Nov 01 2010
OTTAWA - The federal Conservatives have reintroduced legislation that would allow police and intelligence officials to intercept online communications and get personal information from internet service providers (ISPs) about their subscribers without first obtaining a warrant.
"New and evolving technologies provide new ways of committing crimes, making them harder to investigate," said Justice Minister Rob Nicholson, while announcing the legislation in Ottawa. "Criminals continue to find new ways to evade the law. Our Criminal Code and other federal legislation must be updated."
Together, the two bills will help target child sexual predators, distributors of pornography and identity thieves, added Dave MacKenzie, parliamentary secretary to Public Safety Minister Vic Toews. The bills would also aim to disrupt those who would use the internet to plan terrorism.
The Investigative Power for the 21st Century Act would:
- Allow police to identify all network nodes and jurisdictions involved in data transmission and trace the communications back to a suspect.
- Force ISPs to keep data temporarily so that it isn't lost or deleted before law enforcement agencies return with a search warrant or production order to obtain it.
- Make it illegal to possess a computer virus for the purpose of committing a criminal offence.
- Enhance international co-operation to help Canadian authorities investigate alleged crime that goes beyond its borders.
Its partner, the Investigating and Preventing Criminal Electronic Communications Act, would:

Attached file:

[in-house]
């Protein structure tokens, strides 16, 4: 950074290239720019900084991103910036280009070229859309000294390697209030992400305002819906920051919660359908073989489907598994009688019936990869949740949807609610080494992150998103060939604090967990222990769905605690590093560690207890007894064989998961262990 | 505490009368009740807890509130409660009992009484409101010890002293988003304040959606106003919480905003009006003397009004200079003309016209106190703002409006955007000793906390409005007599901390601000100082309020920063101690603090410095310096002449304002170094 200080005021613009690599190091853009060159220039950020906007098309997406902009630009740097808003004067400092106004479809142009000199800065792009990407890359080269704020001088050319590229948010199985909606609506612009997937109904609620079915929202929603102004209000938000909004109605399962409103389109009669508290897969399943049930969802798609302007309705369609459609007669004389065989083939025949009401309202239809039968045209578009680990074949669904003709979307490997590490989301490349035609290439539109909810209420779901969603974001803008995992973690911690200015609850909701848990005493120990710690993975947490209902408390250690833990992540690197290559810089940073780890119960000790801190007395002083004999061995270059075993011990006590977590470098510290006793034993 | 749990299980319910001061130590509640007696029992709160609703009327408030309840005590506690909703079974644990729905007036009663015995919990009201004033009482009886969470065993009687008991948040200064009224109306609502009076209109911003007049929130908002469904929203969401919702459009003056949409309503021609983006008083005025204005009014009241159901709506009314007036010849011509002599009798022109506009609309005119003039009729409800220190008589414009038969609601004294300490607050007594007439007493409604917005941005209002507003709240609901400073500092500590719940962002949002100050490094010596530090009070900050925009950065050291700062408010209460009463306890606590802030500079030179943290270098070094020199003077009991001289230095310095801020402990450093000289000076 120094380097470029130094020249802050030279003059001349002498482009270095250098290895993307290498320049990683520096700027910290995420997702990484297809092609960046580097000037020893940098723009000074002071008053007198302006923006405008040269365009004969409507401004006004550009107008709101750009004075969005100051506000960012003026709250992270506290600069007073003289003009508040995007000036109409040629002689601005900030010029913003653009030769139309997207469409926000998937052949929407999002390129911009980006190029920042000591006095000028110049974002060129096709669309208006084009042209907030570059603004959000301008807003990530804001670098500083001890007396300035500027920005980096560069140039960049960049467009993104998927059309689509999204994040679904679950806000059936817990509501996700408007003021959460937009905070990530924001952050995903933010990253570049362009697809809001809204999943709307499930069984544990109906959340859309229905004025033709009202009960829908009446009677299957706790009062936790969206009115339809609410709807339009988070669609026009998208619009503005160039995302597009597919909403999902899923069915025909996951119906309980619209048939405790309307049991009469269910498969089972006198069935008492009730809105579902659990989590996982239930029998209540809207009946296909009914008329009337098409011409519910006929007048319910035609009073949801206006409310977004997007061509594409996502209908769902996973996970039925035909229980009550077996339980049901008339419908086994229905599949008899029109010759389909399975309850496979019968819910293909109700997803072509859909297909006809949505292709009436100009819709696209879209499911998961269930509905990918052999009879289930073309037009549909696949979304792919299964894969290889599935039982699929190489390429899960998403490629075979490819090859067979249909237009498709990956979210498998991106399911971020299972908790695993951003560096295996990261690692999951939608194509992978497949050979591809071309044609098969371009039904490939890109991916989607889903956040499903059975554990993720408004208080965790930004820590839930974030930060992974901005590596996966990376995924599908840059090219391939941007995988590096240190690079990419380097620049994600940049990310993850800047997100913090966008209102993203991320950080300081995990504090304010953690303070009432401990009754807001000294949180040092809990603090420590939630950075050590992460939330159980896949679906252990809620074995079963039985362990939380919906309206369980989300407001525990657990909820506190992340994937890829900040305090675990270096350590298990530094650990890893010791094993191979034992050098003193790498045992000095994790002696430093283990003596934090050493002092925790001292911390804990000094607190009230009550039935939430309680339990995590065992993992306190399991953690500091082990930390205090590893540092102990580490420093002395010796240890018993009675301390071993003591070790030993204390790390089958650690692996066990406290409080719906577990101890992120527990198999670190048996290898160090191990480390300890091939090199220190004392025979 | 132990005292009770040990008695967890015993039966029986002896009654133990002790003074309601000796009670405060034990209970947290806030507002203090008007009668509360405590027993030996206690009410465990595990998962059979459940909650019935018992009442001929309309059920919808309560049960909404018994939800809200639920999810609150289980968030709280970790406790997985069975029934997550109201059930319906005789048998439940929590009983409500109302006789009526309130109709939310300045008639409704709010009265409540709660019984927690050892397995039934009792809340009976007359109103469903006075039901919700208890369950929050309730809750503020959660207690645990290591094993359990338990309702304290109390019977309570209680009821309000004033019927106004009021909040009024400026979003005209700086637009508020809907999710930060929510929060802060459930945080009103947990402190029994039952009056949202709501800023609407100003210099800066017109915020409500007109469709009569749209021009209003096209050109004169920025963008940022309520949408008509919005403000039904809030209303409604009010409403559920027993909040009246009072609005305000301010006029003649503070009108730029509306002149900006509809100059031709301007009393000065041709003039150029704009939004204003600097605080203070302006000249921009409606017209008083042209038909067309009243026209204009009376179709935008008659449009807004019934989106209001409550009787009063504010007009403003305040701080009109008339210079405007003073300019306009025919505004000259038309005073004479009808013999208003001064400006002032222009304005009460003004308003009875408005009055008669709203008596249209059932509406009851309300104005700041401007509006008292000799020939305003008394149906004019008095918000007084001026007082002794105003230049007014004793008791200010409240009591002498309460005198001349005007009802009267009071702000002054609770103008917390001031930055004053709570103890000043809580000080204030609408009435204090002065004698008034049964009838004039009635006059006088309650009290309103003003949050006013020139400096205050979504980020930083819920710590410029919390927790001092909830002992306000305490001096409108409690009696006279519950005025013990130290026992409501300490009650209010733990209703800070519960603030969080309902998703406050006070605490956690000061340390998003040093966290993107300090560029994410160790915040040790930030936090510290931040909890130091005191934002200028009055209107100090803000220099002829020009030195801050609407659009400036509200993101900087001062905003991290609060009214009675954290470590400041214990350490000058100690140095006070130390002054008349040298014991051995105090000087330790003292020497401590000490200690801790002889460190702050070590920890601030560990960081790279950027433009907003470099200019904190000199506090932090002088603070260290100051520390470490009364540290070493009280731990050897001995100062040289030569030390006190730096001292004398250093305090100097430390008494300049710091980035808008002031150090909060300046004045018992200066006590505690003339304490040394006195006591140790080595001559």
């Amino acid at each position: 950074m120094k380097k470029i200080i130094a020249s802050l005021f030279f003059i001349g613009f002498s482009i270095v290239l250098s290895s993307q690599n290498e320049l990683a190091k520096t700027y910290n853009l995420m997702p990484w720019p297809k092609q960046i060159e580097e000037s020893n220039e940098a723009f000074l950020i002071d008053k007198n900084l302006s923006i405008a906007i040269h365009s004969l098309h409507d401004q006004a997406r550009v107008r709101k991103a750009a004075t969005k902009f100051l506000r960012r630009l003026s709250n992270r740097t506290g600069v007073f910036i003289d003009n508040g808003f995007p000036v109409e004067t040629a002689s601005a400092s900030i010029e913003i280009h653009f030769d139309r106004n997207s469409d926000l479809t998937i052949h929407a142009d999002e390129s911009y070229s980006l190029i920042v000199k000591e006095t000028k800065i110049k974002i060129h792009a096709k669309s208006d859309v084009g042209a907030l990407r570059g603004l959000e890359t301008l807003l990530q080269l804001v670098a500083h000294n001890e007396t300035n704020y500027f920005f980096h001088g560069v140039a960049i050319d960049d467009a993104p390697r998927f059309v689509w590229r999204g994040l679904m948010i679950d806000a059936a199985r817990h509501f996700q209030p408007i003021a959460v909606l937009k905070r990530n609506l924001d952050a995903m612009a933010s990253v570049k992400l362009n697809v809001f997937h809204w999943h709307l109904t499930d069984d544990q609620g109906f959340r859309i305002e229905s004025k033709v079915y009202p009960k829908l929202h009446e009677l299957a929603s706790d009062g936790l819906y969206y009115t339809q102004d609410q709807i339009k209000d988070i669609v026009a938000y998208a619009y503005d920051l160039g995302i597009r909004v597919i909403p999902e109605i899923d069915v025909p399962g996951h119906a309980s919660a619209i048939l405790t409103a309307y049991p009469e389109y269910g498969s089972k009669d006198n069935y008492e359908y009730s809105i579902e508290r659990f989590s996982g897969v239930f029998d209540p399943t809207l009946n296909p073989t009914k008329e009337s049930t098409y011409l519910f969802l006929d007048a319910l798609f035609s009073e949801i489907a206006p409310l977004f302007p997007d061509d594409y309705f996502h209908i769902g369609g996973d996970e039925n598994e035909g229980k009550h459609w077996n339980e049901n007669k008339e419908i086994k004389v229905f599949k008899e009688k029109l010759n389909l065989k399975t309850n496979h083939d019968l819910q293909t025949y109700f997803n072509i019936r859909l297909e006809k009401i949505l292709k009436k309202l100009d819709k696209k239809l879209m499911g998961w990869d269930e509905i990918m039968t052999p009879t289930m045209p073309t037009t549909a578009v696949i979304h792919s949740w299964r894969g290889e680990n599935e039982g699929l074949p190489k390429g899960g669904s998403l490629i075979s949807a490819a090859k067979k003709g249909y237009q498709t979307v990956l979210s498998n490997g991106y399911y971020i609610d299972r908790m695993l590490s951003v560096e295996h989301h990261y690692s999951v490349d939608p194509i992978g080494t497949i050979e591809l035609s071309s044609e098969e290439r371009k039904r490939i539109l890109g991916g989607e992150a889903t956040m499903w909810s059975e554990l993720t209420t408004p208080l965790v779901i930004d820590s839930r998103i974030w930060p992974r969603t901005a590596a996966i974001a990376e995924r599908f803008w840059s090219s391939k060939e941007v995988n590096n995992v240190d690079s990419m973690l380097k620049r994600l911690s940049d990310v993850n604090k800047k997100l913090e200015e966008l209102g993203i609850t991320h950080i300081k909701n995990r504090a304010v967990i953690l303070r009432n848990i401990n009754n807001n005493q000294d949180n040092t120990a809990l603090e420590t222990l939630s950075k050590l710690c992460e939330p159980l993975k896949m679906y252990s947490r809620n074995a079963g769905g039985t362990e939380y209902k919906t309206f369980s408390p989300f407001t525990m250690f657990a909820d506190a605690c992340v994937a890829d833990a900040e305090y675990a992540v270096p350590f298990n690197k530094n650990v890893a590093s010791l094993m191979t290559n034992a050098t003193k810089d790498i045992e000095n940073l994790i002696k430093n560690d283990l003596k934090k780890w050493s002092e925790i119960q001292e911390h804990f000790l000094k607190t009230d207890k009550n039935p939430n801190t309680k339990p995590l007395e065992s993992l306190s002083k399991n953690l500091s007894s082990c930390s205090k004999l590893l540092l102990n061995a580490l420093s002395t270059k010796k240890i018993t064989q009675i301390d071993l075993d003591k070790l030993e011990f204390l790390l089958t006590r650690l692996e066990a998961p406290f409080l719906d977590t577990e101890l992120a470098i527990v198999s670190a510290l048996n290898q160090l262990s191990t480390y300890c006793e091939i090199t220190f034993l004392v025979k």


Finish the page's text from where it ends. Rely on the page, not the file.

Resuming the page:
- Force ISPs to install interception systems in their networks, making it easier for law enforcement or national security agencies to intercept information.
- Provide police with "timely access" to personal information about subscribers, including names, address and internet addresses, without the need for a warrant.
The bills have the "strong and united support" of police chiefs across Canada, said Toronto Police Chief Bill Blair, who was also present at the announcement.
While "the overwhelming majority" of internet providers co-operate already with police, "at the current time they don't have legislative authority to co-operate with us," he said.
When asked to provide an example in which the legislation could be helpful, Blair pointed to cases of child pornography.
Often, those distributing such pornography shield their identities by sharing information through a variety of networks, Blair said, adding that the new legislation could help law enforcement agencies pierce through those shields more easily.
"The mandated disclosure of personal information" by ISPs is a major concern, said Michael Geist, a law professor who holds the Canada Research Chair in Internet and E-commerce Law at the University of Ottawa.
"That type of approach is open to abuse, and I don't think it strikes the right balance," Geist told CBC News. "There is a significant price to be paid, and sadly, scant evidence that a) we've got a problem, and b) that this is going to do very much about it."
"If you were serious about dealing with cyber crime … it’s not new legislation that’s needed. It‘s the resources for law enforcement that’s needed."
Daniel Petit, Nicholson's parliamentary secretary, said the legislation "addresses Canadians' privacy concerns by including strict privacy safeguards." In the case of the Investigative Powers for the 21st Century Act, that includes stricter requirements for obtaining judicial authorization to obtain data relating to suspect's location, he said.
This is the fourth time this type of legislation has been introduced.
Nicholson introduced the same legislation on June 18, 2009. It died after Prime Minister Stephen Harper suspended Parliament on Dec. 30, 2009 in advance of the 2010 Winter Olympic Games.
Similar bills were also launched previously by the Harper government, as well as by the Liberal Party under then prime minister Paul Martin. The legislation stalled on both occasions.